Bailey explained to Cal that he and the doctors were going to make some changes. They would eliminate unnecessary and duplicate drugs, including some that could inhibit her breathing. Then she should take as prescribed all of the medications that remained on the list.

Bailey said he’s constantly weighing the risks versus the benefits of medications for elderly patients like Cal.

“It is figuring out what they need,” he said, “versus what they can survive without.”

This story was reported while its author, Anna Gorman, participated in a fellowship supported by New America Media, the Gerontological Society of America and The Commonwealth Fund.

KHN’s coverage of aging and long-term care issues is supported by a grant from The SCAN Foundation, and its coverage of late life and geriatric care is supported by The John A. Hartford Foundation. Kaiser Health News (KHN) is a national health policy news service. It is an editorially independent program of the Henry J. Kaiser Family Foundation.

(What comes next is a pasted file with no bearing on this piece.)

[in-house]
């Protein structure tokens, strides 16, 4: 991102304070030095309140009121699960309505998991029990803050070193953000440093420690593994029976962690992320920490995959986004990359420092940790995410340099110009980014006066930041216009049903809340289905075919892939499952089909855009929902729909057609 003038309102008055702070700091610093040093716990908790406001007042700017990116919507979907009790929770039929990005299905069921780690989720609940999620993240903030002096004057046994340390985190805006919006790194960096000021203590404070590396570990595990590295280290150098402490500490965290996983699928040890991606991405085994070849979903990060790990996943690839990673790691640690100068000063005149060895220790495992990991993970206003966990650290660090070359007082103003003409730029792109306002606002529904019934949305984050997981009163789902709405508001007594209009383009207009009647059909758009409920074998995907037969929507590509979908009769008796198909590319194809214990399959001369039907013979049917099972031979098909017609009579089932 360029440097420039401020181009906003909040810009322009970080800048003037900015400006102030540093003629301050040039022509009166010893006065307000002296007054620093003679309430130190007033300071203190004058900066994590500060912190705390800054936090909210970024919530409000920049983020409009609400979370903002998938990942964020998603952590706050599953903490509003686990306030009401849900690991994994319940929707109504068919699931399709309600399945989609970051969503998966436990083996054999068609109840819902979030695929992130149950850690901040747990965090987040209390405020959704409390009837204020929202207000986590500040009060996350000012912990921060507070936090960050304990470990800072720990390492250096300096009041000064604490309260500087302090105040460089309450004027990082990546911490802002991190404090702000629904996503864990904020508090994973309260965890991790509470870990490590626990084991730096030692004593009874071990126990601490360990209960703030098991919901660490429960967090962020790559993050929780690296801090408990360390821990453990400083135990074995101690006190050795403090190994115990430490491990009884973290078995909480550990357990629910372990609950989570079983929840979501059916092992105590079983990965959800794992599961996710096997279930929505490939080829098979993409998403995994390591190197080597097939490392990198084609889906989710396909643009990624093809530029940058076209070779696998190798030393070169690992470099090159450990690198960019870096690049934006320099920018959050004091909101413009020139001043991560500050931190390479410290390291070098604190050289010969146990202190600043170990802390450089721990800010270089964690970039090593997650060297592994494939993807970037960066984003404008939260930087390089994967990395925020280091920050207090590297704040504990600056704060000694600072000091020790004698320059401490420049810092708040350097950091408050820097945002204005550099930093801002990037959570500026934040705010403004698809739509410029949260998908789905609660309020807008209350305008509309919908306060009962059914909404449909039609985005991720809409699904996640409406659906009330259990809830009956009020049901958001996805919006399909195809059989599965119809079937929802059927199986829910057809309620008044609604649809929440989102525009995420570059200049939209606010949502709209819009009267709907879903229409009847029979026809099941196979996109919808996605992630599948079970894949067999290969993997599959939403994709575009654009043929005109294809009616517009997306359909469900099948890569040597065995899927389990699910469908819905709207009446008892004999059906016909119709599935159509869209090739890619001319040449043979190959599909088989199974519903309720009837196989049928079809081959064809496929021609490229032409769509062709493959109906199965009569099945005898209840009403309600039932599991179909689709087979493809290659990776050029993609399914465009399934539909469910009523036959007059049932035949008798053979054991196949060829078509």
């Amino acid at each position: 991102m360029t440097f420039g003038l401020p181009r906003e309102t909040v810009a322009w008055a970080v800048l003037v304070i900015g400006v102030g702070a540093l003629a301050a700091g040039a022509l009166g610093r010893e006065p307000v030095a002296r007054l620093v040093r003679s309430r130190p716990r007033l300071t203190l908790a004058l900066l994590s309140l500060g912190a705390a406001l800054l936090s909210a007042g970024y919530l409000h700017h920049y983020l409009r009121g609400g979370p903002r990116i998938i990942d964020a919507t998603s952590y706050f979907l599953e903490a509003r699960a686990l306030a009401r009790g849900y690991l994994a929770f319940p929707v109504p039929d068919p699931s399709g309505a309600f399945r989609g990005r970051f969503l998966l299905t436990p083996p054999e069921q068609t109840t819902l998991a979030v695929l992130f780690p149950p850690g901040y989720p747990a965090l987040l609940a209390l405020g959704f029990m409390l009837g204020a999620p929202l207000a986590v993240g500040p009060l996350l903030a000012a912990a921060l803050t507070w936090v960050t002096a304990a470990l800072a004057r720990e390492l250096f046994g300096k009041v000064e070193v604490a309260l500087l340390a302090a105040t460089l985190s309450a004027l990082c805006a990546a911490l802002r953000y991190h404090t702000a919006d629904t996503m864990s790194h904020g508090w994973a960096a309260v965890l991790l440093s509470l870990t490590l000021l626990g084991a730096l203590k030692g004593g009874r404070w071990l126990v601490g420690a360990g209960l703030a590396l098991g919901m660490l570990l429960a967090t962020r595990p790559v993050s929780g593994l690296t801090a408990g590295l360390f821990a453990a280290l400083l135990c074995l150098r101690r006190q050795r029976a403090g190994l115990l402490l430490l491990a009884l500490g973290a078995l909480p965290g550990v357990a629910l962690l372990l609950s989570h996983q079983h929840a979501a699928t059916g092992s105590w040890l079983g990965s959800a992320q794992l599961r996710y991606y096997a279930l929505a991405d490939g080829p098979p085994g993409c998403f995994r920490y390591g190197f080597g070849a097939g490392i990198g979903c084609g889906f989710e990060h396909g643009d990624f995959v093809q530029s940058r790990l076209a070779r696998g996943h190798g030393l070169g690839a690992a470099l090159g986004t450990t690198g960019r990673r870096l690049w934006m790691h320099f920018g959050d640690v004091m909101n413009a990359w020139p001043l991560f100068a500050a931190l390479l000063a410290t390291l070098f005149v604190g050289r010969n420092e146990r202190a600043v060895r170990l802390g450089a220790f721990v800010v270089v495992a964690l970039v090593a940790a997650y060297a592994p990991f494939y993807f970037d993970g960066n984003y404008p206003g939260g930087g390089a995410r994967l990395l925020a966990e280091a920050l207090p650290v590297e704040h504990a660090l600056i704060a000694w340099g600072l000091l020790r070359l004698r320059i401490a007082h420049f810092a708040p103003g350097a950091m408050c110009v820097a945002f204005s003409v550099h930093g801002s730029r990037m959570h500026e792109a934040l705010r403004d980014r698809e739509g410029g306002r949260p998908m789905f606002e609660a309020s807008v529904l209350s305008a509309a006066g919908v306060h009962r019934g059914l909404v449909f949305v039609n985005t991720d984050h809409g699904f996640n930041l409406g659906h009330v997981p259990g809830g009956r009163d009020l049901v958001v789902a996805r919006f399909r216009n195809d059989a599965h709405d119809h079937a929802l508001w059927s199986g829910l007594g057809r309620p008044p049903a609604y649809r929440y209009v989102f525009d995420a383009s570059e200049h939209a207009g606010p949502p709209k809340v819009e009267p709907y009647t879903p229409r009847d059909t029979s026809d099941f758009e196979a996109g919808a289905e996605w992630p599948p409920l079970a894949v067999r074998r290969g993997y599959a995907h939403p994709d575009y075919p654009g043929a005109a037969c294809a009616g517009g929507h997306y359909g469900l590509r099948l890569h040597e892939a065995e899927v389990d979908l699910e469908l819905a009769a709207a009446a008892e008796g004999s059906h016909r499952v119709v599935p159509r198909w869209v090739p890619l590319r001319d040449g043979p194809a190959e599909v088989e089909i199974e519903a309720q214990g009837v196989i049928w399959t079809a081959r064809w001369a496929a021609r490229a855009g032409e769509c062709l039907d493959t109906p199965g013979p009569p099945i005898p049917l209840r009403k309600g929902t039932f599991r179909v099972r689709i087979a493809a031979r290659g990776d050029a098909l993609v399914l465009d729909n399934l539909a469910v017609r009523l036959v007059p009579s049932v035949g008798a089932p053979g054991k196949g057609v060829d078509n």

Driven out: Housing crisis looms in flood-stricken Louisiana

With an estimated 40,000 homes damaged by deadly flooding, Louisiana could be looking at its biggest housing crunch since the miserable, bumbling aftermath of Hurricane Katrina a decade ago.

People whose homes were swamped by some of the heaviest rains Louisiana has ever seen are staying in shelters, bunking with friends or relatives, or sleeping in trailers on their front lawns. Others unable or unwilling to leave their homes are living amid mud and the ever-present risk of mold in the steamy August heat.